Sports betting is back on agenda at Minnesota Legislature
ST. PAUL, Minn. (AP) — Legalizing sports betting is back on the agenda of the Minnesota Legislature, and advocates expressed hope Tuesday that they’ll find the votes to get a plan through the state Senate, where the idea has died before.
The Democratic proposal, introduced Monday, would put the state’s Indigenous tribes in control of in-person betting at their casinos as well as remote wagering via mobile devices. Similar to a bill that passed the House last year, the state's two horse tracks and other venues would be shut out of the action.
This year, a trade group for tribal casinos and six major-league sports teams have forged an alliance to support the bill. While it got some Republican support in the Democratic-controlled House last year, it stalled in the GOP-controlled Senate. While support and opposition don't break cleanly along party lines, supporters hope the new Senate Democratic majority will make the difference.
“More than 30 states, including all of Minnesota's neighbors, have legalized sports betting in some form or fashion,” the lead House author, Democratic Rep. Zack Stephenson, of Coon Rapids, said at a news conference. “Minnesotans deserve the same opportunities that our neighbors have.”
The proposal is not aimed at producing a financial windfall for the state. The state's cut would be 10% of the net wagers online and on mobile devices. It would raise an estimated $10 million to $12 million for regulation and consumer protection, programs for problem gamblers and for youth sports with an emphasis on communities with high levels of juvenile crime.
Wagers placed in person at tribal casinos would not be subject to state tax. Tribes could partner with popular online sports betting platforms such as DraftKings and FanDuel to let people bet from home.
“We're not doing this to raise revenue for the state of Minnesota, we're doing this in order to transition from an ... illicit market into a legitimate market and to put guardrails on the activity,” Stephenson said.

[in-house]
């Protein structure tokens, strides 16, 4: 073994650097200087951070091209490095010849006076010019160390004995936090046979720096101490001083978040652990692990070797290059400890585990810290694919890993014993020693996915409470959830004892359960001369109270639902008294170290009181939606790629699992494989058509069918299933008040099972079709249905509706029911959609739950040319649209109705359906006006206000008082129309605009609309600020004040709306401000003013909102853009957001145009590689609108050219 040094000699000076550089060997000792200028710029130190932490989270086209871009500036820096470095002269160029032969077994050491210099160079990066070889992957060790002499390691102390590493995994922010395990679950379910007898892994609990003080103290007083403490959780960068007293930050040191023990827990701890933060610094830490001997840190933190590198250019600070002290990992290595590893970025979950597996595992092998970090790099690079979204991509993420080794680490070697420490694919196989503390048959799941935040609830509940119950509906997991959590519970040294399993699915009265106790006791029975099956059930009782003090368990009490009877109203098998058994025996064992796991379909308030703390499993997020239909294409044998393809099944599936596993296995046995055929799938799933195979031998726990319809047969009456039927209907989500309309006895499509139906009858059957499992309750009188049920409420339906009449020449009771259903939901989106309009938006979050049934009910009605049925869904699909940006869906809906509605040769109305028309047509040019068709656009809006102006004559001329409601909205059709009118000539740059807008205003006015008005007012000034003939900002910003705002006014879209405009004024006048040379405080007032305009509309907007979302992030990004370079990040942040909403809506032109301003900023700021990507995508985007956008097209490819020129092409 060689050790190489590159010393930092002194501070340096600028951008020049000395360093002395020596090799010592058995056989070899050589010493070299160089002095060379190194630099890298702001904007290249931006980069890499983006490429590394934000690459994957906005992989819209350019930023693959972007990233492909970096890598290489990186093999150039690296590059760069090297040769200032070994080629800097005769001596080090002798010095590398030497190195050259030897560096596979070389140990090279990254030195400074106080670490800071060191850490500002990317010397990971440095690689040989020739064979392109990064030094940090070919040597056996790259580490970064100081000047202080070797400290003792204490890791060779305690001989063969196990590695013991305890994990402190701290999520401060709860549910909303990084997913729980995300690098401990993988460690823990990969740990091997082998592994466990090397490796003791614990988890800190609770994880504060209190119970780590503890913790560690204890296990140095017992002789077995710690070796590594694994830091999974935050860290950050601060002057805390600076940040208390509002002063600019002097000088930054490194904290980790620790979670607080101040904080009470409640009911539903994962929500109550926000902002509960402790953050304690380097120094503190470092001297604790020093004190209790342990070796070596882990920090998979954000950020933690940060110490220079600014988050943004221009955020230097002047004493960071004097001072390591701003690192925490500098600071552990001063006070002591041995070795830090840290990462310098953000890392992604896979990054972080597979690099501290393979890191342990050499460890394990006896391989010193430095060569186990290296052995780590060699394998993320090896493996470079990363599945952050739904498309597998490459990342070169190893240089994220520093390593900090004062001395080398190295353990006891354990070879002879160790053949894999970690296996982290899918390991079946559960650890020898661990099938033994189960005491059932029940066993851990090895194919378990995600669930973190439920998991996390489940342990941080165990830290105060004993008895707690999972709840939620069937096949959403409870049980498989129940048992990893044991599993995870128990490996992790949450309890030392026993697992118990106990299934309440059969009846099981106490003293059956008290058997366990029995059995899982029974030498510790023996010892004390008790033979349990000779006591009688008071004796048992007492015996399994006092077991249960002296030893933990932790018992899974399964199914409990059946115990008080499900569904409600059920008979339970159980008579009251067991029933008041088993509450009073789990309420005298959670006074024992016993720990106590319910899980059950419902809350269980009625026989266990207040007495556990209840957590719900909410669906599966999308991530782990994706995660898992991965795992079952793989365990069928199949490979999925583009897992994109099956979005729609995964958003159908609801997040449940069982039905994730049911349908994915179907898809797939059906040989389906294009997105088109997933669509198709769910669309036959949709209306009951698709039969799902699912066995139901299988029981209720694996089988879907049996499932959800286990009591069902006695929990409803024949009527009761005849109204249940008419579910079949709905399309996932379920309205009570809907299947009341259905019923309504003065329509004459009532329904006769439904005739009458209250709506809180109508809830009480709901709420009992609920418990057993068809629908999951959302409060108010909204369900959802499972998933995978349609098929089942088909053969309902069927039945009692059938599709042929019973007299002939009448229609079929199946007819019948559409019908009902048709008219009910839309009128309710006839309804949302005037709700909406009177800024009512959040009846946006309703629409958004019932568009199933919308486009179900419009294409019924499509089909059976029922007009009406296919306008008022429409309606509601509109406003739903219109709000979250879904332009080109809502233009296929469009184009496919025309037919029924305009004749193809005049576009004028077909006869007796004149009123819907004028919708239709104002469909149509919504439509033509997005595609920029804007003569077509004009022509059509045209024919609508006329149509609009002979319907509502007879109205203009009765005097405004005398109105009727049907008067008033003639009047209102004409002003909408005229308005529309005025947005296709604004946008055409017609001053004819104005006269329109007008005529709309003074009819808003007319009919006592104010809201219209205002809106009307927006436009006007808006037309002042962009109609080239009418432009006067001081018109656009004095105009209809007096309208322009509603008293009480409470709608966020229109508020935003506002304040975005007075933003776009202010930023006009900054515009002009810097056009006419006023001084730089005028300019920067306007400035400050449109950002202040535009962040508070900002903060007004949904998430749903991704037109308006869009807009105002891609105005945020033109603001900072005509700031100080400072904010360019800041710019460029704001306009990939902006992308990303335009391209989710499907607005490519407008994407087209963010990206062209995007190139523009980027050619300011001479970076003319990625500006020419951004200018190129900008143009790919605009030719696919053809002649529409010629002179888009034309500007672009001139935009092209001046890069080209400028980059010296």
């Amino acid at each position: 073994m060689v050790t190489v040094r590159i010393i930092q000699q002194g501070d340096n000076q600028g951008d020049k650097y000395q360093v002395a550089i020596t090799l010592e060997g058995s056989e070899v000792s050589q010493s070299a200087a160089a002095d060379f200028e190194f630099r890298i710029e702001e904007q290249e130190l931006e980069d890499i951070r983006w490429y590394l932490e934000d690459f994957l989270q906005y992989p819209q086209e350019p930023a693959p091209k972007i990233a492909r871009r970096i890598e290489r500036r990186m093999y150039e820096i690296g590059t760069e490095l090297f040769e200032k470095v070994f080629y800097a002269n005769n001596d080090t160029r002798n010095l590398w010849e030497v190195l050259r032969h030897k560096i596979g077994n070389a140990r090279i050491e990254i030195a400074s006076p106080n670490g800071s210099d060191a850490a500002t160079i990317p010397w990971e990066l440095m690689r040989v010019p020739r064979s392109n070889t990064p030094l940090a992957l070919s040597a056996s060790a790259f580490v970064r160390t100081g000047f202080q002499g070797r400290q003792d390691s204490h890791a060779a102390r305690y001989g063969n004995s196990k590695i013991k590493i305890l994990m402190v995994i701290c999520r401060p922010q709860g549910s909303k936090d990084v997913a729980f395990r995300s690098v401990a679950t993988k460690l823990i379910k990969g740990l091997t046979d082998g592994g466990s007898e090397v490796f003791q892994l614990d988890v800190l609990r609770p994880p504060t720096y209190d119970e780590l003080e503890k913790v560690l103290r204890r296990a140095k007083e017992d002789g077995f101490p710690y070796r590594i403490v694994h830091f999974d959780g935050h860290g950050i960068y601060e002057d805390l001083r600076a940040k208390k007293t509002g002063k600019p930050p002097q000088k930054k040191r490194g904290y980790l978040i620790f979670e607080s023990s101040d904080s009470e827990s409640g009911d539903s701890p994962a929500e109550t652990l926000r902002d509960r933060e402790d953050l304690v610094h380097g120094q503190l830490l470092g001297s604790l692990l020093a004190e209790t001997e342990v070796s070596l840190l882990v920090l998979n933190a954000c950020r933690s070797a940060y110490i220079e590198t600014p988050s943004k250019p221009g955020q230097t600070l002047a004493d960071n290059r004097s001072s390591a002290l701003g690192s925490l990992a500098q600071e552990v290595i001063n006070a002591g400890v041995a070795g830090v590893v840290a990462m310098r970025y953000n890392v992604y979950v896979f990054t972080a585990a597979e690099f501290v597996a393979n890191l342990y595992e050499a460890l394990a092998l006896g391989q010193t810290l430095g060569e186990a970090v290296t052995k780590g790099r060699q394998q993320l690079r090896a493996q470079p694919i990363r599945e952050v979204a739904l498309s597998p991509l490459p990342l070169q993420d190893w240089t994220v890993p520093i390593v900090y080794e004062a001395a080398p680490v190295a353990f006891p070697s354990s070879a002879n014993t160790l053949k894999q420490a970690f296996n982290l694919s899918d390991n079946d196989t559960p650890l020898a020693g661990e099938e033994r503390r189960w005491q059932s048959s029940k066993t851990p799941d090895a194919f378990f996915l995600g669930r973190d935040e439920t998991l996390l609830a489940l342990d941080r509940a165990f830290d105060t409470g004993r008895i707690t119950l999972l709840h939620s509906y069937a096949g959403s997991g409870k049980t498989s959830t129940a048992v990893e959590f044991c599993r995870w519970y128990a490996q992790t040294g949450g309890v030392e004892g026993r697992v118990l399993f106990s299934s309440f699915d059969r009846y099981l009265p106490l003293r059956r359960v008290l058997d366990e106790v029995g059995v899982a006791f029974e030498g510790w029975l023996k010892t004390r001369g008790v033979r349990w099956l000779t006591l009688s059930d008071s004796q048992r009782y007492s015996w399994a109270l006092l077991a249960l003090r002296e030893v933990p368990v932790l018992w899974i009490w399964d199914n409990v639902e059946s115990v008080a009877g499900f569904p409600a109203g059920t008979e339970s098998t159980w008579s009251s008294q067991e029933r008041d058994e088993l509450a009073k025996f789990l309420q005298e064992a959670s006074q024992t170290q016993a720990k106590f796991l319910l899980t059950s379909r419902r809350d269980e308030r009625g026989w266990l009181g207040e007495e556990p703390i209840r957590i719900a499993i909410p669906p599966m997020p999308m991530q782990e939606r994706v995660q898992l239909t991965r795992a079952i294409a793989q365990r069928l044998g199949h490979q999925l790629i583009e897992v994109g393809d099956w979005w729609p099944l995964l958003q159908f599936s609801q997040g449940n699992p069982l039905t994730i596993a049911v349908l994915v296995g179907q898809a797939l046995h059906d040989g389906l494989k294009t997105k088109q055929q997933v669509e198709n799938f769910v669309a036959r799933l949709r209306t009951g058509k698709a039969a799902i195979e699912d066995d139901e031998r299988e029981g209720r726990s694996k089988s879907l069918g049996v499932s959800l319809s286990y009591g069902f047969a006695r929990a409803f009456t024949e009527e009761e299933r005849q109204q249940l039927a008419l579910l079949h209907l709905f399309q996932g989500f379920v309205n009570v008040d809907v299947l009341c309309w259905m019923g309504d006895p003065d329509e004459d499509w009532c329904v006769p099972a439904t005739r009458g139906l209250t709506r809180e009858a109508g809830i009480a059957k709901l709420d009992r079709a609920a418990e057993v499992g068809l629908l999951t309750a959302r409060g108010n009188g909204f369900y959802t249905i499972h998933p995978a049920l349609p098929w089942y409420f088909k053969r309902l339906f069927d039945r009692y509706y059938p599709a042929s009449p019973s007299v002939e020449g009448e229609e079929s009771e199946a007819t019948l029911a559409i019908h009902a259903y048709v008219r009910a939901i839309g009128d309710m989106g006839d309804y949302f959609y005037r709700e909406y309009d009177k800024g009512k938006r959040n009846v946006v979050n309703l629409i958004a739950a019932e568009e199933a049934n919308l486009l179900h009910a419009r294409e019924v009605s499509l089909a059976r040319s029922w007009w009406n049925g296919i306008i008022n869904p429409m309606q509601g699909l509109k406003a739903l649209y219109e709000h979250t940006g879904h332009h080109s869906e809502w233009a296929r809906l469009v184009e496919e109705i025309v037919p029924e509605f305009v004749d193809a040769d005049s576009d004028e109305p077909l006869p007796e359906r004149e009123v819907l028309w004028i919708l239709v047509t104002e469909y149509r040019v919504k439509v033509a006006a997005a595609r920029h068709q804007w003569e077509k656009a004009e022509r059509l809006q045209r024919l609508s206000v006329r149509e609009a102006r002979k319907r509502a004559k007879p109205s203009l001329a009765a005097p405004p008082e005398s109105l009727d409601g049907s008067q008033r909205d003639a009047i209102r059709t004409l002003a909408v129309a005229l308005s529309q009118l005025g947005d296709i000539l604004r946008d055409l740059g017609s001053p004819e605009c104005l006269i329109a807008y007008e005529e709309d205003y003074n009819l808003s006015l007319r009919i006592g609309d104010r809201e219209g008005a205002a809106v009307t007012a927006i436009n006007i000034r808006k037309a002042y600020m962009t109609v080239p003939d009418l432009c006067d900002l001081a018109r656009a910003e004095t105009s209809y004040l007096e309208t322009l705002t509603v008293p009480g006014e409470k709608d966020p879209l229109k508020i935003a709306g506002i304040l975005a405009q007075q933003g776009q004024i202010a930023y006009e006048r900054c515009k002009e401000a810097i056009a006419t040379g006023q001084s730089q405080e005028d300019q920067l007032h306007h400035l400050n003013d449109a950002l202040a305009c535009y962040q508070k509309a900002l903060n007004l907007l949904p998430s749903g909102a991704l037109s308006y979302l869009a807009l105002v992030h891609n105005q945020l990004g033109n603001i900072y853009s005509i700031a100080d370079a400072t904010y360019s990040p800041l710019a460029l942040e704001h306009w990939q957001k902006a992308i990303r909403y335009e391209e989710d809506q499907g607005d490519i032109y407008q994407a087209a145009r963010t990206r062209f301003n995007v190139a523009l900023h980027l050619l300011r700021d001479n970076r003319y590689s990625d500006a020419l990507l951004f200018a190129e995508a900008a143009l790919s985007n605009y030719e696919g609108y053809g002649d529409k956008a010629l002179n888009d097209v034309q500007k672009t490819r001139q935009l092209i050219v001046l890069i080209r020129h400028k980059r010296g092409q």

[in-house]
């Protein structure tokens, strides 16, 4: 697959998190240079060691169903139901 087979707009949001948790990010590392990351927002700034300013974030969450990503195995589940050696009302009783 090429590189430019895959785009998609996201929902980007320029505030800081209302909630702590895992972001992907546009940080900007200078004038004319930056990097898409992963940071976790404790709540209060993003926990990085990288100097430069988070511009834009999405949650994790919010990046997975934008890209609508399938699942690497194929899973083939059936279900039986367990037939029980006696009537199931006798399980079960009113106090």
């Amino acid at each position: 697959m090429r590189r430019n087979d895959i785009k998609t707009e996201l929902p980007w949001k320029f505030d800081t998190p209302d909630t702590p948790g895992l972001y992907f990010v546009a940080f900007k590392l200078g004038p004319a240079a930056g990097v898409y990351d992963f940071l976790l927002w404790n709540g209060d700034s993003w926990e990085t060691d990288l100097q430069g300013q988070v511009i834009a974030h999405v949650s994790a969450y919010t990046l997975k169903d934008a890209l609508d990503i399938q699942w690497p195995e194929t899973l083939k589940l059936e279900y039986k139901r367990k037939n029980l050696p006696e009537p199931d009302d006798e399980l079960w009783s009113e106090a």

The proposal still has a long way to go before becoming law. It needs to clear several committees in both the House and Senate, and Stephenson said he doesn't expect floor votes anytime soon.
Democratic Sen. Matt Klein, of Mendota Heights, expressed optimism while acknowledging that he needs 34 votes to pass the bill in the Senate, where Democrats hold just a one-seat majority.
“It's early, the language has just gotten out there, I cannot say I have 34 votes right now today,” Klein said.
Stephenson said they chose to exclude the Canterbury Park and Running Aces horse racing tracks, and other potentially interested entities, because the tribal casinos have the most experience running gaming operations and they operate across the state. And he said there probably aren't enough votes to pass it in the House unless it's exclusive to the tribes.
Republicans Sen. Jeremy Miller, of Winona, has been touting an alternative approach that would let the two tracks offer sports betting, and allow pro sports teams to offer it at their stadiums and arenas. The state's cut also would be 10%, but the proceeds would be distributed more widely. Money would also go to tax relief for charitable gambling operations that offer pull-tabs, and for attracting major sporting events to Minnesota.
Miller told reporters he thinks its great that two of the three major stakeholders — the tribes and the teams — are now allied but that he still thinks the tracks should be included. He said he doesn't think there are enough votes to pass it in the Senate “without something for the tracks” and that it won't get bipartisan support if they're left out.
“I'm optimistic that we can still get it done this year,” Miller said.
Steve Karnowski, The Associated Press